terrific navy with nothing to do. They couldn't send all those people back at one time, and here the Admiral had all these ships with no employment for them. He was looking for something useful to do with them, so he gave us the choice of this entire array, a whole fleet, and I guess Strickland and I chose a cruiser to go down to Truk, because we had to examine what happened at Truk. Then we chose five DEs and put one of those in the harbor at Kure, which is close to Hiroshima, and another in a harbor near Nagaski. We put jeeps aboard, and one of these DEs was fitted as a command ship; it had its printing press, and so forth and so on. So we could use these command ships in these two harbors as the place where we could house our scientists and engineers. And we had communications. We took three others of these DEs and sent one of them up to Hokkaido and another one down to the southern islands. But we used these ships as our headquarters, with everything else being destroyed.

Then when we got to Nagasaki, there was a hill in the center of town, and the bomb had gone off a little bit to one side of the hill. So, some of the houses in the town which were shielded from the blast effect by the hill continued to survive. But all that part which had been directly exposed was, in fact, totally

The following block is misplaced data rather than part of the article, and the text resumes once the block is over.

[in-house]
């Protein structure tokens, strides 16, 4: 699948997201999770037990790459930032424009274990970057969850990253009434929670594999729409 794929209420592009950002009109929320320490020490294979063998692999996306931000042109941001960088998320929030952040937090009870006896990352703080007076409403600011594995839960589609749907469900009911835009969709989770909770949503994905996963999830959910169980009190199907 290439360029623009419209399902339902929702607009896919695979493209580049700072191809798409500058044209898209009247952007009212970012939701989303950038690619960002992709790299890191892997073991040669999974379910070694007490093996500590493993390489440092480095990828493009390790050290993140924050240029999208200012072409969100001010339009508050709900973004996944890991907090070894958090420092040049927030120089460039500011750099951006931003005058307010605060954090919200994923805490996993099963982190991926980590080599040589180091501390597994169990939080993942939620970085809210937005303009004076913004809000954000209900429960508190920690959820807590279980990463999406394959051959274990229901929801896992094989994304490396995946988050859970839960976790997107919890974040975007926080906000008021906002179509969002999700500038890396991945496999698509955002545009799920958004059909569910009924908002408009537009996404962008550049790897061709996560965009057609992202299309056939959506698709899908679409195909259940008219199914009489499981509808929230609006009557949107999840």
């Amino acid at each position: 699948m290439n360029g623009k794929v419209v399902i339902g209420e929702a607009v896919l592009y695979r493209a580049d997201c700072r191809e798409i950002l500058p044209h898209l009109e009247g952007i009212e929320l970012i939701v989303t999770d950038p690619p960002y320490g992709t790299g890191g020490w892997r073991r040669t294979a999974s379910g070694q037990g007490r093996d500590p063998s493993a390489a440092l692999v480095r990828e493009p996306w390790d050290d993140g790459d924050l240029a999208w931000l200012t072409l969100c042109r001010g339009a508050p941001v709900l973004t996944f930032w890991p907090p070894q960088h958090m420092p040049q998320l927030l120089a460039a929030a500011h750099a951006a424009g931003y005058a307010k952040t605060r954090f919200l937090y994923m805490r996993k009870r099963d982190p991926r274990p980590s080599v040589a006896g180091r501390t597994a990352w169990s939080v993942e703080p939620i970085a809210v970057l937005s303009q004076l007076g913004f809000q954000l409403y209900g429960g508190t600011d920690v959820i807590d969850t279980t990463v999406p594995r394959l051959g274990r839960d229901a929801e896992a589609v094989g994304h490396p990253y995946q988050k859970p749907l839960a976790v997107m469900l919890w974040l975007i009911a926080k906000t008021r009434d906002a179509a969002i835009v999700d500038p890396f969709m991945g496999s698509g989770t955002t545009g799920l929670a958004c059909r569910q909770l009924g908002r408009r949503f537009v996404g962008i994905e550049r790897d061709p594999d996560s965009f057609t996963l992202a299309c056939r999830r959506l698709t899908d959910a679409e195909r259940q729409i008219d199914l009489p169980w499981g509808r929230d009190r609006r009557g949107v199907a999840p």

[114]

destroyed. What remained standing was the shape of an old church and some of the steel structure of a steel mill there which was bent and twisted. Then there was a big concrete building where some of the concrete structure had continued to stand, but all the inside part of it had been burned out.

One of the things I remember that impressed me was the fact that about a mile and a quarter, I think it was, from ground zero (directly underneath the explosion), there were some houses standing with tiled roofs. These buildings were still standing with these tiled roofs, but you could see where the tile had boiled. The heat had been so great that you could see these bubbles. There were some gas tanks some distance away, and you could see the reflection of the steel structure in front of them where they had been protected from the direct radiation; the paint was in one color. Where it had been exposed to the flash, it was kind of burnt. So, you could tell what the intensity was of the heat effects at varying distances. You could also clearly measure the blast effects by what had happened to structures of various kinds at various distances. measured all those things out.

Of course, you would also get the statistics from townspeople as to who had died where, and who had

 

[115]